Søren Rosendahl

Søren Rosendahl


Medlem af:


    1984                   Master of Science (Cand.scient.) in biology, University of Copenhagen

    1985                   Practical and theoretical training as high school teacher in biology

    1989                   Ph.D. (Lic.scient) at Institut for Sporeplanter.


    1982                   Masters student at Department of Agricultural research, Risø national Laboratory

    1985                   Teacher, Frederiksund Amtsgymnasium

    1986                   Research fellow at Department of Mycology, University of Copenhagen

    1986                   Visiting scientist at Soil Microbiol. Dept., Rothamsted Experimental Station, England

    1989                   Post-doctoral fellow,  Danish Natural Research Council, University of Copenhagen

    1990                   Consultant for the EC Commission DG XI Developing guidelines for directives on release of genetically modified organisms. Employed at Department of Ecology and Molecular biology, Section for Microbiology, Danish Agricultural University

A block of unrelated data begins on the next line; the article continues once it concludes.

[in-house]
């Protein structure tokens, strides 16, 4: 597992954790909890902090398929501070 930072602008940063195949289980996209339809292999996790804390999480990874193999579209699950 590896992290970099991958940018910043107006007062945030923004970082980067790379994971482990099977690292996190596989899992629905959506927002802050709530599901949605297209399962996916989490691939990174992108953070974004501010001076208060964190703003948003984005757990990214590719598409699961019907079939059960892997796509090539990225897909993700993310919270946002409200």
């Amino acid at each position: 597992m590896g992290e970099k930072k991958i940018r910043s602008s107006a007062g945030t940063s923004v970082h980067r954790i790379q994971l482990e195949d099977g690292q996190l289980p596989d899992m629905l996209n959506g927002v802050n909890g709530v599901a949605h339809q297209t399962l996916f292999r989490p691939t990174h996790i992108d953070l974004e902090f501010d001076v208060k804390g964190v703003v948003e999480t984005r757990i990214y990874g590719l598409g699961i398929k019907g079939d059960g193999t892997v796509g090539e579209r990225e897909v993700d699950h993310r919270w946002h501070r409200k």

1991                   Assistant Professor, Department of Mycology

    1994                   Associate Professor Department of Mycology

    2000                   Professor Department of Mycology

    Primære forskningsområder

    Mycology, plant pathology, population genetics, evolutionary biology, molecular ecology

    Molecular ecology, population genetics and evolution of fungi with emphasis on biotrophic symbionts and parasites. Among the studied fungi are Fusarium, Penicillium, various Oomycota (Peronosporamycota) as well as the arbuscular mycorrhizal fungi (AMF) in Glomales and fungi associated with insects. We use rad-sequencing, microsatellites, SNPs, DNA sequencing in to generate markers for these studies. The project (BioMark) is using population genomics to associate genetic markers and phenotypic traits of Phytophthora infestans (Potato late blight) to predict emerging epidemics. Molecular diversity and population genetics of AMF fungi in agricultural fields and natural vegetation is studied from variation in various gene sequences. Evolutionary and demographic models based on coalescence and MCMC Bayesian statistics are used to explain fungal diversity and distribution patterns. Hierarchical joint species modeling and co-occurrence networks implemented in analysis of microbial community data.

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